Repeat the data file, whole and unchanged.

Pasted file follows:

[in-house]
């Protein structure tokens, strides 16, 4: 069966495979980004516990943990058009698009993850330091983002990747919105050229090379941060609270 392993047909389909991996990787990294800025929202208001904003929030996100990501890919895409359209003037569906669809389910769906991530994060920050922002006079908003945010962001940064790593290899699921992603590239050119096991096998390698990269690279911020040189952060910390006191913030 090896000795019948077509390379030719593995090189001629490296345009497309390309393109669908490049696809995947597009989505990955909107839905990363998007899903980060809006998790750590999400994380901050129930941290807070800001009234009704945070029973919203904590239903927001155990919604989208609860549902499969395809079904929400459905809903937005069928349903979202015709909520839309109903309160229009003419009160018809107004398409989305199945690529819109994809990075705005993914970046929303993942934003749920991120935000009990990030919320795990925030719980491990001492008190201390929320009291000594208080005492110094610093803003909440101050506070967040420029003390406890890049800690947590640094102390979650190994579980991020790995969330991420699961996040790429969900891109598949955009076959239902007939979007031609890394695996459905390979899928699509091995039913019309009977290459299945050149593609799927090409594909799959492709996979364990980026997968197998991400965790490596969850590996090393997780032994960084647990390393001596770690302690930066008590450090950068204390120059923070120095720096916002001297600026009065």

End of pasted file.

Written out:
[in-house]
């Protein structure tokens, strides 16, 4: 069966495979980004516990943990058009698009993850330091983002990747919105050229090379941060609270 392993047909389909991996990787990294800025929202208001904003929030996100990501890919895409359209003037569906669809389910769906991530994060920050922002006079908003945010962001940064790593290899699921992603590239050119096991096998390698990269690279911020040189952060910390006191913030 090896000795019948077509390379030719593995090189001629490296345009497309390309393109669908490049696809995947597009989505990955909107839905990363998007899903980060809006998790750590999400994380901050129930941290807070800001009234009704945070029973919203904590239903927001155990919604989208609860549902499969395809079904929400459905809903937005069928349903979202015709909520839309109903309160229009003419009160018809107004398409989305199945690529819109994809990075705005993914970046929303993942934003749920991120935000009990990030919320795990925030719980491990001492008190201390929320009291000594208080005492110094610093803003909440101050506070967040420029003390406890890049800690947590640094102390979650190994579980991020790995969330991420699961996040790429969900891109598949955009076959239902007939979007031609890394695996459905390979899928699509091995039913019309009977290459299945050149593609799927090409594909799959492709996979364990980026997968197998991400965790490596969850590996090393997780032994960084647990390393001596770690302690930066008590450090950068204390120059923070120095720096916002001297600026009065």